Members of Harvard’s Faculty of Arts and Sciences discussed proposed changes to Harvard’s language requirement and simultaneous enrollment policies at a virtual meeting Tuesday.
Harvard’s Language Exchange Program received a multi-thousand-dollar grant from the Office of Equity, Diversity, Inclusion, and Belonging to expand the reach of its language-learning platform.
Hosted by Harvard’s Berkman Klein Center for Internet and Society, the event — entitled “Ethics of Digital Transformation” — also featured professors studying in a variety of disciplines from both American and German universities.
Though the School of Engineering and Applied Sciences has yet to approve a proposed special joint concentration with Germanic Languages and Literatures, the German department has been aggressively publicizing the initiative, often “jumping the gun” and referring to the proposal as a done deal, according to German Department Chair John T. Hamilton.
Bettina Stoetzer, assistant professor at MIT, lectures on German literature to the audience. Last Friday, an interdisciplinary conference called "Vampire Vibes: The Dark Side of Modern Culture" was held on problematics of identity, deviance, and power in modern history, literature, and media.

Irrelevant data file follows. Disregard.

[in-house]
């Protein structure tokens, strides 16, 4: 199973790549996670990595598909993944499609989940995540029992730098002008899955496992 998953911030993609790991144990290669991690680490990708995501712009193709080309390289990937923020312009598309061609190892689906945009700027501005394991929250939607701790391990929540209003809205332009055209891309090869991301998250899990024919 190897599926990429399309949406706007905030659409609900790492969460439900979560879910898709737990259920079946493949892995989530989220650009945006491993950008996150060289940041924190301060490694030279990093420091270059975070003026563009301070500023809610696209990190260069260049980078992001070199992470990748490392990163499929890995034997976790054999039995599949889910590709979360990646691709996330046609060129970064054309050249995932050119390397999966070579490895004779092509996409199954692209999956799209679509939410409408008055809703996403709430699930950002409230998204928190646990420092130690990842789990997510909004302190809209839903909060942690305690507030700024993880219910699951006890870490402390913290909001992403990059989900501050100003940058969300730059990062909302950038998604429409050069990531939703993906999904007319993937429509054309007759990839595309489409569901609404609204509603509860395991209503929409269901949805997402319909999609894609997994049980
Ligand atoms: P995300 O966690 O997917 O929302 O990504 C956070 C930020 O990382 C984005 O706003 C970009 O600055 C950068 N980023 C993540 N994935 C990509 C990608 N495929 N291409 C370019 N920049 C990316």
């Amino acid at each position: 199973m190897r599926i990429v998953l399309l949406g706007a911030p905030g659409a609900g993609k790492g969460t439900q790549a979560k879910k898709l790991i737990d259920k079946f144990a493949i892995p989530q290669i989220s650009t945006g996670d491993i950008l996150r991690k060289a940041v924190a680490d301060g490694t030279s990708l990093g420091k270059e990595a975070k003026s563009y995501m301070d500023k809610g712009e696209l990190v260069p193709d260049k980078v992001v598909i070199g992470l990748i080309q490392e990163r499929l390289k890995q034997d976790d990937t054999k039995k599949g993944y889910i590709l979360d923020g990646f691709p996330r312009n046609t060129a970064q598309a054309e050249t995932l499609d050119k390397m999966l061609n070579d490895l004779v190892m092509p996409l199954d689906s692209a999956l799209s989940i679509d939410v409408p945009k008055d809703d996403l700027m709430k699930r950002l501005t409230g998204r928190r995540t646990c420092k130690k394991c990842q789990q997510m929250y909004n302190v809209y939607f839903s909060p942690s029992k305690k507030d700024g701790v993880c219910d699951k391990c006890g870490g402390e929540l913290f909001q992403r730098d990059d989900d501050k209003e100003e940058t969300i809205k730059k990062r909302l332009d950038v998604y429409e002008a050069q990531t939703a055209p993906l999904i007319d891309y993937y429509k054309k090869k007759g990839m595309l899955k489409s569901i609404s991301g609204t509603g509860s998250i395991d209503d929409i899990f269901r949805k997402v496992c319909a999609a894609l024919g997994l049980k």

The universe of higher education often bemoans a "crisis" in the humanities, with supposedly dwindling numbers and few job prospects. At Harvard, humanities concentrators face a crisis of choice, attempting to balance their passions with factors like stability and employment. For Harvard graduates, the question is not so much whether you’ll get a job with a humanities degree—it’s where.
Recently, national news outlets have declared a crisis of the humanities. But at Harvard, the plot gets more complicated. The challenges facing Harvard's humanities necessitate changes to course offerings far more than the core of the humanistic enterprise.